Jan and I have four children; three sons and one daughter (Sam, Seth, Elijah and Elysa). In the old photo above the role of Sam is played by dear friend Islay. We raised the kids in a log house on a hilltop in the Blue Ridge Foothills of South Carolina. They were raised with dogs and cats, with trails in the woods, a pool, a trampoline (don’t judge), bicycles and assorted means of entertainment. Yes, yes they had video games as well. Although, fortunately our Internet was terrible. I think that was a blessing.

We had Airsoft guns and archery equipment, plastic swords and wooden shields. There were Barbie houses and American Girl dolls, a staggering number of Legos, and later a clay-thrower so that they could brush up on their shotgunning skills. And the book shelves strained under the weight of the volumes we collected over the years.

But just as important as the location and the accoutrements of rural youth, our home was a place where the kids brought cousins and friends to play.

For years our house was a weekend getaway during the school year and a summer camp during the long, hot South Carolina days when school was no longer in session. When the children were small, they would talk with home-school or church friends and we would go to pick up extra children and bring them home for the weekend, or week. Later, as all of them grew up and grew older, they drove to our house where the driveway resembled the parking lot of a country bar, cars parked in all directions, careful to leave room for the bonfire pile. There was little need for social media in those delightful times. There was social life, person to person, voice to voice, with all the jokes and teasing, torment and support that humans are supposed to give one another…in person.

Jan would always stock the house with food and drink, cook lavish Southern breakfasts in the morning which filled the house with the scent of bacon and send me for pizza at night. She and I would smile as they all swam, or played, wrestled or gamed the days and nights away. She always kept extra blankets and pillows which would be cast upon the floor and by morning would be wrapped around kids lying an all directions, sound asleep on the large, open floor-plan of the house.

Sundays we would typically pack up friends and cousins and take them to church, our extended clan usually filling an entire Baptist pew. This was followed by lunch at our favorite Mexican restaurant where we were constant fixtures. (They always brought Jan an unsweet tea when she arrived.) It was tough, but sometimes we even beat the Methodists to lunch! Dave Ramsey might say we weren’t financially responsible, but money spent there was an investment in laughter and connection that brought exponential dividends.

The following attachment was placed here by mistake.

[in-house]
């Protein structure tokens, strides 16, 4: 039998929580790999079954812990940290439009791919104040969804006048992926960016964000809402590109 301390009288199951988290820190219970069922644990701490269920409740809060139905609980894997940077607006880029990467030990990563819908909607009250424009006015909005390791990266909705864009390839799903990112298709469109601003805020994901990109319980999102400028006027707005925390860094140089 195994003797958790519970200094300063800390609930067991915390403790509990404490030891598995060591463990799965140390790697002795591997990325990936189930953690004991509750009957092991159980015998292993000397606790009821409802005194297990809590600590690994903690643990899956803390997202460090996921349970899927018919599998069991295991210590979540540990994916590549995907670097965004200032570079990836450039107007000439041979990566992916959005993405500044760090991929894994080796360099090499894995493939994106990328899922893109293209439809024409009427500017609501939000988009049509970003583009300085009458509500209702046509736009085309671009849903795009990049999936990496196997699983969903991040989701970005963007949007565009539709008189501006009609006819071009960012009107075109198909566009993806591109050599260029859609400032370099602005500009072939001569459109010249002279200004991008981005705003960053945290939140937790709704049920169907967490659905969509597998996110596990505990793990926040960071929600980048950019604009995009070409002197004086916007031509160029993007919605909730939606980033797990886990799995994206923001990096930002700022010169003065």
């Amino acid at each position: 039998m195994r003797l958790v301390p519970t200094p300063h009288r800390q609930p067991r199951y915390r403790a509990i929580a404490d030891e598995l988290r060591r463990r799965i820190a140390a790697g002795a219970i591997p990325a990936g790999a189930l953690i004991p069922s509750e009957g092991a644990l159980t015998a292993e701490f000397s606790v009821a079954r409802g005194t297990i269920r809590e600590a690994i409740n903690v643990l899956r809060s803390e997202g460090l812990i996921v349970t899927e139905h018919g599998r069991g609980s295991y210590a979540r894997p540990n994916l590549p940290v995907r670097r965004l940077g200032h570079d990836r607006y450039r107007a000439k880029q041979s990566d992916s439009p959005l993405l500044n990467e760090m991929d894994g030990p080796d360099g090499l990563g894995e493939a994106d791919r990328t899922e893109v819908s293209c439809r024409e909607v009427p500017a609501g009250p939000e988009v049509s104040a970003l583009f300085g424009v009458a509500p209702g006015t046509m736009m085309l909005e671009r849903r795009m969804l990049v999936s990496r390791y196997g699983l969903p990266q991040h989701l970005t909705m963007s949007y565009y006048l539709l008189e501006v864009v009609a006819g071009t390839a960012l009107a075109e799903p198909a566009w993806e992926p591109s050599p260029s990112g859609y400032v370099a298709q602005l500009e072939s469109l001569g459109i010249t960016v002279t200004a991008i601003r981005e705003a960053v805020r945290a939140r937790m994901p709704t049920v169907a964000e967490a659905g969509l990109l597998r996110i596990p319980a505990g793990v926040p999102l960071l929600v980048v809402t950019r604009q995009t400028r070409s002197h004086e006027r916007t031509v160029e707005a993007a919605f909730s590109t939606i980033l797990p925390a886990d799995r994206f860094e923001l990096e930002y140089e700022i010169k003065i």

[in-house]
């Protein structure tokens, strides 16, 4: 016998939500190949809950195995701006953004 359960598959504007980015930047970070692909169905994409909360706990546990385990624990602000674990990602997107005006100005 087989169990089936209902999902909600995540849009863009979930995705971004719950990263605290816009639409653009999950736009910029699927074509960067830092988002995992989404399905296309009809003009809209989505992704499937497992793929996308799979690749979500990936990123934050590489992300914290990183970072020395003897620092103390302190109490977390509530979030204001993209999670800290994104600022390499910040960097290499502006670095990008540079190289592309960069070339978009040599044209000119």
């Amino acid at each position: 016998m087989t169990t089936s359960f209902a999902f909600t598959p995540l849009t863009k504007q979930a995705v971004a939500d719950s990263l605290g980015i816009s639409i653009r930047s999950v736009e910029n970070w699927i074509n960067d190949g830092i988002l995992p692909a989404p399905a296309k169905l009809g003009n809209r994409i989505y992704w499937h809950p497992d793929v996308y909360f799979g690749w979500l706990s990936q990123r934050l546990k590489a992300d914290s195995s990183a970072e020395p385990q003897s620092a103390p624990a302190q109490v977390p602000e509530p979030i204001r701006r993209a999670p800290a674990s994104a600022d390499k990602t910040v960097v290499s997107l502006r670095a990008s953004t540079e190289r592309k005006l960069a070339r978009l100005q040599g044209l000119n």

Over time, friends continued to stay but romantic partners began to arrive. The tentative, sweet girlfriends and boyfriends became just as much a part of the Leap commune as everyone else. They became dear to us, just as all of the rest. It is a difficult thing, to watch young love come and go. Those young men and women managed to make us love them too; and we fed them, talked to them, encouraged them and when breakups came, with tears or anger, the house felt a little empty each time. Honestly, we still miss them. We still find ourselves praying for them.

I thought about these times when I heard this song:


“If I bring you home to mama
I guess I’d better warn ya
She falls in love a little faster than I do”

That line reminds me of the love Jan always lavished on these kids when they were with us. And with us they were, whether in the log house, at the beach or a concert or elsewhere.

All of those kids, cousins, friends, past and present loves, are part of our collective memory. Part of our stories. All of them remain dear to us, whether they are across town, downstate or around the world.

Time has rolled on. Our children, their friends and cousins are all working or in school. They still circle around our homeplace. They are adults with adult friends and relationships.

But to this day, when we see those friends after a time of absence, there are hugs and laughter and stories. And they tell us how much they loved the place, and the times there when life was simpler and the muggy summer nights or cold winter days were times of innocence and exploration.

And I will say this, and I know that I speak for Jan as well. Once you’re part of our clan, you’re always part of our clan. And dear children, however old you may be, wherever life may take you, you can always come back to us. We’ll find you a bed or just a couch. You may wake up with a dog-nose in your face. But I promise we’ll feed you, listen to you and help you however we can.

You never know what life will bring. You never know what challenges you will face or what gifts God will cast your way.

But I can say with absolute confidence that the gift of so many children who were not ours, but are always ours, was one of the greatest things we ever experienced.

And we’d do it all over again in a heartbeat.




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